Angular 5 HTTP Form Inputs & RxJS

Angular 5 Form Inputs

Whatever framework you are using, forms are a key component of any website or web application.  They provide us with one of the most important aspects of user interaction. We need to give the user a clear understanding of what information we require, while also validating his/her data in the process.

If we want to provide a real-time interface for the user that reacts to his/her inputs and selections, we can use RxJS Observables and Angular form controls.

This tutorial is based on my application Beer Name Finder which you can view here:


The application takes user input, sends off a HTTP request while the user is typing and retrieves a new dataset based on their current search term in real-time.

The user can also change the beer category through a drop down selector in the same way to get a similar user interface update.

The full repository for Beer Name Finder is available here.

I think this is one of the coolest things about modern UI manipulation when combined with modern frontend frameworks. And surprisingly, it is not overly difficult to get running once it is broken down into different segments. I will detail how to go about that in this post.

And if you enjoy this dashboard, please consider giving it an upvote on Product Hunt here.

On a side note, if your looking to expand your Angular and Typescript knowledge I highly recommend this Angular & TypeScript book by Yakov Fain.

So, let’s begin.

Populate an Angular Input

Let’s say we want to populate a select dropdown field from a HTTP call. I used this process for my Beer Application so I’ll be using that as an example.

To start, I retrieved a list of beer categories from the BreweryDB API and applied them to a select dropdown field.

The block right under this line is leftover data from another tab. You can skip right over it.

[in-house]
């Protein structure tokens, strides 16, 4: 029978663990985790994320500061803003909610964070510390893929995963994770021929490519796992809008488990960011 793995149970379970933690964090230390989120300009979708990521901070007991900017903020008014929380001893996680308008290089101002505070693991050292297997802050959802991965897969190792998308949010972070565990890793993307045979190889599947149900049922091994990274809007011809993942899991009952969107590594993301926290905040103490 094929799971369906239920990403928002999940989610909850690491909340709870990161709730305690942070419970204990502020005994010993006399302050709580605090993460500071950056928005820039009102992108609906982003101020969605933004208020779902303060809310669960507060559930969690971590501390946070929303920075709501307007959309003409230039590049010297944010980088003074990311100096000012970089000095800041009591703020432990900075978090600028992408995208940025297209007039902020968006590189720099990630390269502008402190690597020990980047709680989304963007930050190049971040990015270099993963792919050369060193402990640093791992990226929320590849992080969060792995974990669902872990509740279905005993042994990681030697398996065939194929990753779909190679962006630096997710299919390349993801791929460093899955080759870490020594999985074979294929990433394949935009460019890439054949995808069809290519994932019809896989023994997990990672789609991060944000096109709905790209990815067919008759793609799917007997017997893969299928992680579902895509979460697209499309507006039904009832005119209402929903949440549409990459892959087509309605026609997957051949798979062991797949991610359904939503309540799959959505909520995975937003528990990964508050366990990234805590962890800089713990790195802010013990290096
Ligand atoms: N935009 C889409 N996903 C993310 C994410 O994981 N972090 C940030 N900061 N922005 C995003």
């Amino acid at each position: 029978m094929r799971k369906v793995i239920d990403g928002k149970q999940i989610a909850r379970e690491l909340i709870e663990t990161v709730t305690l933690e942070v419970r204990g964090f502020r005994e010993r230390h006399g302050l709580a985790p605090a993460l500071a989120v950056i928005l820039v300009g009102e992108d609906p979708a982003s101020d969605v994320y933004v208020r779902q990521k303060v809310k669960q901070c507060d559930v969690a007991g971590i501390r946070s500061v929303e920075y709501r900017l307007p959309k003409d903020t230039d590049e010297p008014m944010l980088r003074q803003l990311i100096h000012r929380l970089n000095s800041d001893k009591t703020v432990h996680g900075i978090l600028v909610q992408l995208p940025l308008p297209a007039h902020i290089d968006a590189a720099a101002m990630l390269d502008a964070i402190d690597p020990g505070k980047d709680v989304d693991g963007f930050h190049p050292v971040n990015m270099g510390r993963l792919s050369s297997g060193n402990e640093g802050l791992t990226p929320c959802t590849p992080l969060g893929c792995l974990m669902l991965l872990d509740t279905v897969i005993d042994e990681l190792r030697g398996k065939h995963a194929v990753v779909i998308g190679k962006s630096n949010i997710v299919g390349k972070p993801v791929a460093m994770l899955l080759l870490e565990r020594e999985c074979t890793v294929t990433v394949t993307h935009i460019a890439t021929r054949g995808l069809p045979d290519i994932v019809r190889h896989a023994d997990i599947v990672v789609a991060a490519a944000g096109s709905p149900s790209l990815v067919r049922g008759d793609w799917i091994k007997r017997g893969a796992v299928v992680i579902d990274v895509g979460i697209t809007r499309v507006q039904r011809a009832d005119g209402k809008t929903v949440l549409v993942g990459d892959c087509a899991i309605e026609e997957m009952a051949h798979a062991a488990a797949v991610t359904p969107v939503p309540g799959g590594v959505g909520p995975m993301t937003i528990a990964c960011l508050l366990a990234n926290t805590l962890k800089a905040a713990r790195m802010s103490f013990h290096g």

In our search.component.ts I declared the main variable types used:

The FormControl is the most notable declaration here:

It tracks the value and validation status of an individual form control e.g input field.

It is one of the three fundamental building blocks of Angular forms, along with FormGroup and FormArray.

I declared an array of type Beer from an imported TypeScript definition:

This maps our desired beer properties from our HTTP request to a beer object.

My imported type definition for Beer looked like this:

I then initialised my data service (beer.service) in the constructor:

I used a method in _beerService to retrieve the beer categories to populate the select dropdown field.

In my lifecycle hook ngOnInit I then invoke two custom functions:

The first initialization of the dropdown contains this functionality:

I got an initial dataset of beers from our getBeers() function I have covered this function extensively in another post here:

After this, I invoked the getCategories() method from the beerservice file which contains the following functionality:

This is yet another HTTP request similar to all others in the service.

this._baseUrl refers to the BreweryDB API endpoint:

The only unusual thing in the getCategories method is the Array.from(new Set(this.categories))

This could have been done a number of ways to get a new array object from an iterable but I used the Array.from() method here but this is just personal preference.

So now my categories object will now contain data from our request that look something like this:

If we now examine our markup for the form we can see this:

Just concentrating on the select field for the moment: